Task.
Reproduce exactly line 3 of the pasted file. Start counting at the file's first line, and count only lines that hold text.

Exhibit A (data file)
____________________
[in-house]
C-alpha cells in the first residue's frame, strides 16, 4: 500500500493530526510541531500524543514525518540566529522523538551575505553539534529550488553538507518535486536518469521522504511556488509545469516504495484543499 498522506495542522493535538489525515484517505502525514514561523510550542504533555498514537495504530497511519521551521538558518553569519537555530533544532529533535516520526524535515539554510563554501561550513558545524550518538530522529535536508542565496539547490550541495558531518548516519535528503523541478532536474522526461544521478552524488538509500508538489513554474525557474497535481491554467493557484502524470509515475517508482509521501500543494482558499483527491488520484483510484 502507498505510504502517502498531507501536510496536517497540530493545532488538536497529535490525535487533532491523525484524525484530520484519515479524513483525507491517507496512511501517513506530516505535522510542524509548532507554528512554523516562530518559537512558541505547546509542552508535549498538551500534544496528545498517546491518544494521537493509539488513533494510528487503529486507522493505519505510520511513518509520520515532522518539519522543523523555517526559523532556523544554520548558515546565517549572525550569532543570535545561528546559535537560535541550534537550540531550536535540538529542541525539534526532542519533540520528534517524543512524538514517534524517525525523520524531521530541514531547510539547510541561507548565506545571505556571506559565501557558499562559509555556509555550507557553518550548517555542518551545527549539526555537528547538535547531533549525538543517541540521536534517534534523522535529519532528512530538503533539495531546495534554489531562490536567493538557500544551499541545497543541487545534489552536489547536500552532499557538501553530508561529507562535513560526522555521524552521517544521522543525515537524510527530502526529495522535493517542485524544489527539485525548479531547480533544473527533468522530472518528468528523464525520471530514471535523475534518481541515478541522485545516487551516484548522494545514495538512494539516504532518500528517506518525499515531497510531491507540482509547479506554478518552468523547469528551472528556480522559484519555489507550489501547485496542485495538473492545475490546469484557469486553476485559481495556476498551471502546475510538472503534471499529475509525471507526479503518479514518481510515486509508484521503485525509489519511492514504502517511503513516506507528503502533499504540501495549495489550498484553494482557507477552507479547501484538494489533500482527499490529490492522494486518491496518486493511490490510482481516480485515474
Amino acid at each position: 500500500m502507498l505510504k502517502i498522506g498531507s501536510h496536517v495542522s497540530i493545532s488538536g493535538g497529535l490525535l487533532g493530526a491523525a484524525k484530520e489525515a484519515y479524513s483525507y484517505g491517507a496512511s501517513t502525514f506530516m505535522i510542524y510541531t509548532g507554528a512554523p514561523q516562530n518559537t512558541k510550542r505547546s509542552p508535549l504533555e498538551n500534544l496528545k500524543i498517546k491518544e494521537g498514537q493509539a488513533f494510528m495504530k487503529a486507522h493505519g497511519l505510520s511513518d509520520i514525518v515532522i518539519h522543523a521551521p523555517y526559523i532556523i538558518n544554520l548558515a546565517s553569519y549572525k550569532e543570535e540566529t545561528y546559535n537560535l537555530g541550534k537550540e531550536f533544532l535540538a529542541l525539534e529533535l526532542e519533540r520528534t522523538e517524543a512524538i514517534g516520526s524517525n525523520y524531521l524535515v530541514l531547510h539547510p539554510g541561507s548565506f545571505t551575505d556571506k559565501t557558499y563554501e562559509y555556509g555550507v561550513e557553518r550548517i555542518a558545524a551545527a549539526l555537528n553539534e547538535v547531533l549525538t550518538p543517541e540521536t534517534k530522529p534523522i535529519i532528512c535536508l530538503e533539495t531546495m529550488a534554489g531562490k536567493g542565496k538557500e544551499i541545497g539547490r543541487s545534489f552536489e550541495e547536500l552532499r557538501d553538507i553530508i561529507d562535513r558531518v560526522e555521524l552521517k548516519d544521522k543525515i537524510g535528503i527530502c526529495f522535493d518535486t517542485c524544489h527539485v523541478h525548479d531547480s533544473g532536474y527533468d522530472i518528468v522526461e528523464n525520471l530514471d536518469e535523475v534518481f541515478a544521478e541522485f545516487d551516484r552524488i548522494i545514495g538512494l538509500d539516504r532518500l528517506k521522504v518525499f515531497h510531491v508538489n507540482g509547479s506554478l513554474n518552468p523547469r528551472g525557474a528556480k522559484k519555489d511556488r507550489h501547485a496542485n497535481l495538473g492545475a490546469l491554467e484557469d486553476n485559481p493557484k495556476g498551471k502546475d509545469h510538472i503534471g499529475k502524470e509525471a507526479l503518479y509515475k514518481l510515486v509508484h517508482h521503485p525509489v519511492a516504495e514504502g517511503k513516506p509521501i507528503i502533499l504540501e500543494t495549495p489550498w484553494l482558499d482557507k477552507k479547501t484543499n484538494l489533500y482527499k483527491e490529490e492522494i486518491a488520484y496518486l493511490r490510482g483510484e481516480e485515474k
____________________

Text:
Amino acid at each position: 500500500m502507498l505510504k502517502i498522506g498531507s501536510h496536517v495542522s497540530i493545532s488538536g493535538g497529535l490525535l487533532g493530526a491523525a484524525k484530520e489525515a484519515y479524513s483525507y484517505g491517507a496512511s501517513t502525514f506530516m505535522i510542524y510541531t509548532g507554528a512554523p514561523q516562530n518559537t512558541k510550542r505547546s509542552p508535549l504533555e498538551n500534544l496528545k500524543i498517546k491518544e494521537g498514537q493509539a488513533f494510528m495504530k487503529a486507522h493505519g497511519l505510520s511513518d509520520i514525518v515532522i518539519h522543523a521551521p523555517y526559523i532556523i538558518n544554520l548558515a546565517s553569519y549572525k550569532e543570535e540566529t545561528y546559535n537560535l537555530g541550534k537550540e531550536f533544532l535540538a529542541l525539534e529533535l526532542e519533540r520528534t522523538e517524543a512524538i514517534g516520526s524517525n525523520y524531521l524535515v530541514l531547510h539547510p539554510g541561507s548565506f545571505t551575505d556571506k559565501t557558499y563554501e562559509y555556509g555550507v561550513e557553518r550548517i555542518a558545524a551545527a549539526l555537528n553539534e547538535v547531533l549525538t550518538p543517541e540521536t534517534k530522529p534523522i535529519i532528512c535536508l530538503e533539495t531546495m529550488a534554489g531562490k536567493g542565496k538557500e544551499i541545497g539547490r543541487s545534489f552536489e550541495e547536500l552532499r557538501d553538507i553530508i561529507d562535513r558531518v560526522e555521524l552521517k548516519d544521522k543525515i537524510g535528503i527530502c526529495f522535493d518535486t517542485c524544489h527539485v523541478h525548479d531547480s533544473g532536474y527533468d522530472i518528468v522526461e528523464n525520471l530514471d536518469e535523475v534518481f541515478a544521478e541522485f545516487d551516484r552524488i548522494i545514495g538512494l538509500d539516504r532518500l528517506k521522504v518525499f515531497h510531491v508538489n507540482g509547479s506554478l513554474n518552468p523547469r528551472g525557474a528556480k522559484k519555489d511556488r507550489h501547485a496542485n497535481l495538473g492545475a490546469l491554467e484557469d486553476n485559481p493557484k495556476g498551471k502546475d509545469h510538472i503534471g499529475k502524470e509525471a507526479l503518479y509515475k514518481l510515486v509508484h517508482h521503485p525509489v519511492a516504495e514504502g517511503k513516506p509521501i507528503i502533499l504540501e500543494t495549495p489550498w484553494l482558499d482557507k477552507k479547501t484543499n484538494l489533500y482527499k483527491e490529490e492522494i486518491a488520484y496518486l493511490r490510482g483510484e481516480e485515474k